FIG. 8 is a partial close-up view of one of a the pair of vanes positioned at the 12:00 and 6:00 position, either vane 20 or 30 as they are identical. Considering vane 30, the middle portion of the vane 34 and the canted or angled end portion 36 of the vane 30 is portrayed. At the end of the canted or angled portion 36 of the vane 30 is a plurality of exit apertures 38. Compressed air leaving the front internal air passage 67 enters the vane 30 air passage 80 where the air is then channeled through a connecting conduit centrally disposed interiorly of the canted or angled portion 36 of the vane 30 where the compressed air exits the vane 30 in a specific pattern created by the plurality of exit apertures 38.

FIG. 9 is a partial close-up view of one of a the pair of vanes positioned at the 3:00 and 9:00 position, either vane 40 or 50 as they are identical. Considering vane 40, the middle portion of the vane 44 and the canted or angled end portion 46 of the vane 40 is portrayed. At the end of the canted or angled portion 46 of the vane 40 is a plurality of exit apertures 48. Compressed air leaving the rear internal air passage 68 enters the vane 40 air passage 82 where the air is then channeled through a connecting conduit centrally disposed interiorly of the canted or angled portion 46 of the vane 40 where the compressed air exits the vane 40 in a specific pattern created by the plurality of exit apertures 48.

The specific pattern of compressed air created by the exit apertures 28, 38, 48 and 58 adds a boost of energy to the spray pattern leaving the front 5A of the spray device 5 pushing more of the spray particulates to the target workpiece. The specific pattern of compressed air created by the exit apertures 38, 38, 48 and 58 further forms an air barrier or peripheral air zone which corrals errant spray particulates and coerces these spray particulates to the target workpiece as well.

Referring specifically to FIG. 10, a spray device 5 is shown spraying a generic substance at a workpiece or target 90. The spray 92 from the spray device 5 leaves the nozzle and hits the workpiece 90. Some of the spray 92 will be retained on the workpiece 90; however, some of the spray 92 will not. The elements of the spray 92 that does not remain on the workpiece 90 includes bounce-back and overspray 94, and errant particles 96. The bounce-back/overspray 94 and errant particles 96 of the spray do not adhere to the workpiece/target 90 which reduces transfer efficiency. Spray 92 which either does not reach or does not adhere to the workpiece/target 90 is of concern for several reasons. This lost spray may not be environmentally friendly or biodegradable. The lost spray may emit fumes, and either the spray or the fumes may be toxic if inhaled or if it comes into contact with skin or the like. The lost spray could cause health problems with workers or animals which may inhale the spray. The lost spray may be blown by the wind into an agricultural area or may be chemical harmful to the atmosphere, ground, or water.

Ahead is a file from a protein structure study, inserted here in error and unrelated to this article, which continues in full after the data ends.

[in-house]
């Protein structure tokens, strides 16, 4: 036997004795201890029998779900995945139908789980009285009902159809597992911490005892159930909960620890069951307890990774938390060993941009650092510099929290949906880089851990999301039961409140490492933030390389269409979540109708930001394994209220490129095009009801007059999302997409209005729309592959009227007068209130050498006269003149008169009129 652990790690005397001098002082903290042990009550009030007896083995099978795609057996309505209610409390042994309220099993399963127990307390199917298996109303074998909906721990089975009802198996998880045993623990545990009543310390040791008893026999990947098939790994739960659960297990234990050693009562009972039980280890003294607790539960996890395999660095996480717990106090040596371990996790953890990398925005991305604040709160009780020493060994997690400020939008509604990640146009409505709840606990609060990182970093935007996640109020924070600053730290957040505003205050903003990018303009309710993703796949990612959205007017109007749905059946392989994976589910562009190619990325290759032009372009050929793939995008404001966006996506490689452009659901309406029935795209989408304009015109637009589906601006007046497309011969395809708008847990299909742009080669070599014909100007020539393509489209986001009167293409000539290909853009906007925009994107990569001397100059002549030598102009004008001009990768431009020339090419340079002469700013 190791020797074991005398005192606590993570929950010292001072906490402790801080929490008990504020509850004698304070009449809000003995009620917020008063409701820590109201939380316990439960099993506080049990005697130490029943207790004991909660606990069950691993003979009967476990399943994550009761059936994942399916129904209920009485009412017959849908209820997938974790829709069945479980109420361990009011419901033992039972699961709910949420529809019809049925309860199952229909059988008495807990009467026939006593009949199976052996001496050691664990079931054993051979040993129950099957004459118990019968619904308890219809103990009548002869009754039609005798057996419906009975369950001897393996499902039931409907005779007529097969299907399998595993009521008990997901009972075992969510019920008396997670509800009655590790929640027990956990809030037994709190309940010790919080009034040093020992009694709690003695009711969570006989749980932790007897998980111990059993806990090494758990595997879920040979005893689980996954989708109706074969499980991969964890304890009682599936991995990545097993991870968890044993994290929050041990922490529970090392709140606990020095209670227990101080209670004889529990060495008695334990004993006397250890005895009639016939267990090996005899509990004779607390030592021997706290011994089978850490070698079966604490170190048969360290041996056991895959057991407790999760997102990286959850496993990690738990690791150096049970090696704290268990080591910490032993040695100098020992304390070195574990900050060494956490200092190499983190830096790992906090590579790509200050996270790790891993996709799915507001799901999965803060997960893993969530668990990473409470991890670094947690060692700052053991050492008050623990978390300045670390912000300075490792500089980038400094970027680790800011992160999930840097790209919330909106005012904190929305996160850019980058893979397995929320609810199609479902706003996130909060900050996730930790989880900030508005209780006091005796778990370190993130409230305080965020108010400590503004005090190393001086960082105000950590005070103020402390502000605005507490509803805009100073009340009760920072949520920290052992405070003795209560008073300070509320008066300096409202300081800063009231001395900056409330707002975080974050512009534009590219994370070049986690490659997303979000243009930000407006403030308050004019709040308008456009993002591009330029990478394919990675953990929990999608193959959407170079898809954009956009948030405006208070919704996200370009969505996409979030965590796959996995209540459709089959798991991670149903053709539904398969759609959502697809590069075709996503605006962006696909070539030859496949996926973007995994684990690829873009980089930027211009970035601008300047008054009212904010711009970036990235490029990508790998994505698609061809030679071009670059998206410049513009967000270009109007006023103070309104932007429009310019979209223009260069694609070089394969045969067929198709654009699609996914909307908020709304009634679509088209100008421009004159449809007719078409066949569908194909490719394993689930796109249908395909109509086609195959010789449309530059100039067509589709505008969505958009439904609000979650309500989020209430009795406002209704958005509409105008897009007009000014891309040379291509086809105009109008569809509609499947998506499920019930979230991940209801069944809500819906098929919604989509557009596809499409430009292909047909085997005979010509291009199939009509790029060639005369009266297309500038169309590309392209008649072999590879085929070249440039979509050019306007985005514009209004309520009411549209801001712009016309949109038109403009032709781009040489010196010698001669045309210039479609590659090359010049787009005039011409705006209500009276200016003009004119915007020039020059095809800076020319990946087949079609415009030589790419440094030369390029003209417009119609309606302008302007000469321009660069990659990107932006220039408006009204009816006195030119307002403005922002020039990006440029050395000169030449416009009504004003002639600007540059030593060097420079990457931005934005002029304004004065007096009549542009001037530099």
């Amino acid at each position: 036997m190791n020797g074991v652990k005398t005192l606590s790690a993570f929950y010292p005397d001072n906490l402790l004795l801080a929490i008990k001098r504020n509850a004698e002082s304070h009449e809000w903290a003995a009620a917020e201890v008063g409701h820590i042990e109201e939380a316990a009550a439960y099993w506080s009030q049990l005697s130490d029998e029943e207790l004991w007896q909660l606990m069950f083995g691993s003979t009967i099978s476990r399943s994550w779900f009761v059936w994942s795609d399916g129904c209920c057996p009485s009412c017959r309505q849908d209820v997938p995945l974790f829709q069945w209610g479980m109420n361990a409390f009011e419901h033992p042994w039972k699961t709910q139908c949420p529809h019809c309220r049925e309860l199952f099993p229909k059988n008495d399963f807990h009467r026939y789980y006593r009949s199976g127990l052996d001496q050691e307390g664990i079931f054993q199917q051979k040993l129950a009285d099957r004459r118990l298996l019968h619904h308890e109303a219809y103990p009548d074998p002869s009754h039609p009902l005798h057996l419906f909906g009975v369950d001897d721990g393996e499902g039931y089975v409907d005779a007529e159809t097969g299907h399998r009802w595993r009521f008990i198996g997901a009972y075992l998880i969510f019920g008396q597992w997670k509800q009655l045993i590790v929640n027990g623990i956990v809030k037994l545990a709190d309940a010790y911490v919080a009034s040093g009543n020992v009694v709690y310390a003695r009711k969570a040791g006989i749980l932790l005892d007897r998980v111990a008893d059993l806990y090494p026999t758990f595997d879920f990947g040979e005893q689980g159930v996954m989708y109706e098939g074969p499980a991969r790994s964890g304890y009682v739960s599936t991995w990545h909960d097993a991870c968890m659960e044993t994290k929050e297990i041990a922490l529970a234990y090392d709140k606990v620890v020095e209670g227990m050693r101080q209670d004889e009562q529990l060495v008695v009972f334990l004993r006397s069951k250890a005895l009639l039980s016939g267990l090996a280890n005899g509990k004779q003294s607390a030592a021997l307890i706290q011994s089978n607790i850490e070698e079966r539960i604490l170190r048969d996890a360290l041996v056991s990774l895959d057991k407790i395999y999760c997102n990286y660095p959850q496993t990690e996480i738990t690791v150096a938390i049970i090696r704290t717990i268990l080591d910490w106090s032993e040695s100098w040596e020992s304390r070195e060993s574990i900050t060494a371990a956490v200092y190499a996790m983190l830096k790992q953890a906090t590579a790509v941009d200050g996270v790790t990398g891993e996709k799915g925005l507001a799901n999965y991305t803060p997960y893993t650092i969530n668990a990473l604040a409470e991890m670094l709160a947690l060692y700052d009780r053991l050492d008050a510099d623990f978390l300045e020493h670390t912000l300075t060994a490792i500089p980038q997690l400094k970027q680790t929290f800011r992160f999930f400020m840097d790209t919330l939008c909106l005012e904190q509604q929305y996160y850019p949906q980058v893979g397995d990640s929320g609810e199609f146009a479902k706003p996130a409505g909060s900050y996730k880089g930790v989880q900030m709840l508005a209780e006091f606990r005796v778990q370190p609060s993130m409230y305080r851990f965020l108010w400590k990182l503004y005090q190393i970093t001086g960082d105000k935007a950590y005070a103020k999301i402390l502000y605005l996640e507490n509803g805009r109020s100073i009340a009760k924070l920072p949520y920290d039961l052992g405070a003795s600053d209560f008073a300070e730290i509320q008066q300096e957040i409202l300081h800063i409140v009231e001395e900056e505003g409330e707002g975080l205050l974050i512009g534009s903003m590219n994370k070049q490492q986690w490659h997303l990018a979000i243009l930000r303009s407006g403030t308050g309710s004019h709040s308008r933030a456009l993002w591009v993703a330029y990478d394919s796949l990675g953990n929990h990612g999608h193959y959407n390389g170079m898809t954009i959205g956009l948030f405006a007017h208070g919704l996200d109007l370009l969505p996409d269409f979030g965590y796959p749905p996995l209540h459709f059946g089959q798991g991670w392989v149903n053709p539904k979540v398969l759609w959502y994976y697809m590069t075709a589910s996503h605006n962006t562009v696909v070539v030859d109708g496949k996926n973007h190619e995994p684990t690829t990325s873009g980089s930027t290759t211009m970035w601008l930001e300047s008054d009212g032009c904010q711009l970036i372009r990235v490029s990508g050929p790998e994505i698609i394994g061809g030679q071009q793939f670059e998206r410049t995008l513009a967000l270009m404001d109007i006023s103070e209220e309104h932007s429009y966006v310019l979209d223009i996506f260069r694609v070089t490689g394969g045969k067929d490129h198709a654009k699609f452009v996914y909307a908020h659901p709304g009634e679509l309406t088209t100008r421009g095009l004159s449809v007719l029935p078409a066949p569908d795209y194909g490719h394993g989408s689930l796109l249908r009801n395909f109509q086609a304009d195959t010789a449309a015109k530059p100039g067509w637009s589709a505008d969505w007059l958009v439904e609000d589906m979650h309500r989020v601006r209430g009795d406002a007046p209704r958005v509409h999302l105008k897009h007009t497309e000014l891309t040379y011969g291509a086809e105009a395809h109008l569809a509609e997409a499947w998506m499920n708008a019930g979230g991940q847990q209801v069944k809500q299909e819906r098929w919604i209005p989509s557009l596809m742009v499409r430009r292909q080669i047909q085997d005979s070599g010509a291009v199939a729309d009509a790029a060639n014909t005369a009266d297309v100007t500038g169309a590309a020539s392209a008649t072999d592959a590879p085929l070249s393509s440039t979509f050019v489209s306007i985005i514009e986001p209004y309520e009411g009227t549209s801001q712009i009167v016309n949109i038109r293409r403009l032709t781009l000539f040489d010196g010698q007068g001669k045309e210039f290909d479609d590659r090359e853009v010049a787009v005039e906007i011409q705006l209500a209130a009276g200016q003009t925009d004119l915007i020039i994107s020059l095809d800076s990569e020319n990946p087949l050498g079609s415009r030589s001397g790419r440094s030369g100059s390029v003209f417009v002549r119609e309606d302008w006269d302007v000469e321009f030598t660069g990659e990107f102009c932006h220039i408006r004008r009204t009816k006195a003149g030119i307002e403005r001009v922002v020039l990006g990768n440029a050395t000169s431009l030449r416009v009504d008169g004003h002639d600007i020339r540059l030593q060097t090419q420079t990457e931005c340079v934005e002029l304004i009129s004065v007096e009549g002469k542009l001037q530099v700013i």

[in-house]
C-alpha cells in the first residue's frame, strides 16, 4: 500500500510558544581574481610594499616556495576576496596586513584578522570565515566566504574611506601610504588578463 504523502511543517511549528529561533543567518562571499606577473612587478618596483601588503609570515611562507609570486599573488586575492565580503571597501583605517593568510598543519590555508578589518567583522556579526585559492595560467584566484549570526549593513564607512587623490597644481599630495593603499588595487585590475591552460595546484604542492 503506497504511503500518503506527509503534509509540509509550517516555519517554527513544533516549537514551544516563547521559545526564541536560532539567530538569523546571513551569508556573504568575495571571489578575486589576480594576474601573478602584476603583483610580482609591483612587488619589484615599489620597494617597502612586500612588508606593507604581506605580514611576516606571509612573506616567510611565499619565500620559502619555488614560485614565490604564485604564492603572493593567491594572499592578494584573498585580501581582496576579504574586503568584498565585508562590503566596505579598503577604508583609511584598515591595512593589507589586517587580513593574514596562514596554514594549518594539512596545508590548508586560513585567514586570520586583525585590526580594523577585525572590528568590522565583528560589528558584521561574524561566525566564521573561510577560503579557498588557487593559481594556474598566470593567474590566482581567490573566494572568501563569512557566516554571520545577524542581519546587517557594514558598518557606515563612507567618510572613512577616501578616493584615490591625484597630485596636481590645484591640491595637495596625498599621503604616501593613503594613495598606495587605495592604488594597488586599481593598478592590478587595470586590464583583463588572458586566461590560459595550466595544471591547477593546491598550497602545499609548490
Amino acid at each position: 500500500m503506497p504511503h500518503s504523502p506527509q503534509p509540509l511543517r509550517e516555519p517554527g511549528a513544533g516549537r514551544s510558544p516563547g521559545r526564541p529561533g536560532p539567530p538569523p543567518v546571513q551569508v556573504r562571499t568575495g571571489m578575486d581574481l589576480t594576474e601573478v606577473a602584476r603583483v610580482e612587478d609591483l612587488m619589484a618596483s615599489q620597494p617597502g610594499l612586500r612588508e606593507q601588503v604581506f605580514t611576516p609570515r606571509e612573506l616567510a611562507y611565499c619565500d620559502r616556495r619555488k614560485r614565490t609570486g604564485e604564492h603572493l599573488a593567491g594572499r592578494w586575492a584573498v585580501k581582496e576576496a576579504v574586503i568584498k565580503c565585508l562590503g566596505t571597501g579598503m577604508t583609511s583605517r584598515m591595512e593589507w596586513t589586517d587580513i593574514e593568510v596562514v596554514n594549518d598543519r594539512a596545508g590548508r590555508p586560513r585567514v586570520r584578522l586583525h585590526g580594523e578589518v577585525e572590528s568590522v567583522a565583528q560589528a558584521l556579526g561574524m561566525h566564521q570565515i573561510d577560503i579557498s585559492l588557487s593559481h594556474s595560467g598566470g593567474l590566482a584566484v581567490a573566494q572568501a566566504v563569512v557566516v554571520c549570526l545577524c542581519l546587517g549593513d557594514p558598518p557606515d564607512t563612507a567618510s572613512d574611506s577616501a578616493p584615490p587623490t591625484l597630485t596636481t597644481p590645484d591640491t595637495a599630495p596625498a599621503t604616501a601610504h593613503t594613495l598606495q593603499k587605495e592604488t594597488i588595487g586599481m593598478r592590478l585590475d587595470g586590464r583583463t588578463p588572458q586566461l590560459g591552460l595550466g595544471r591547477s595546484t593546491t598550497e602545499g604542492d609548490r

FIG. 11 shows the spray device 5 with the spray device attachment 10 attached. As previously discussed, the compressed air hose 72 brings compressed air into the bifurcated compressed air input port 70, into the air hub 60 where the compressed air is divided into the interior air passageways or conduits (80,82) present in the four vanes (20, 30, 40, 50). The compressed air exits the plurality of apertures (28,38,48,58) at the terminal end of each of the vanes (20, 30, 40, 50) and heads toward the workpiece in a compressed air pattern comprised of air jets 91 (from vane 20), air jet 93 (from vane 30), air jet 95 (from vane 40) and air jet 97 (from vane 50).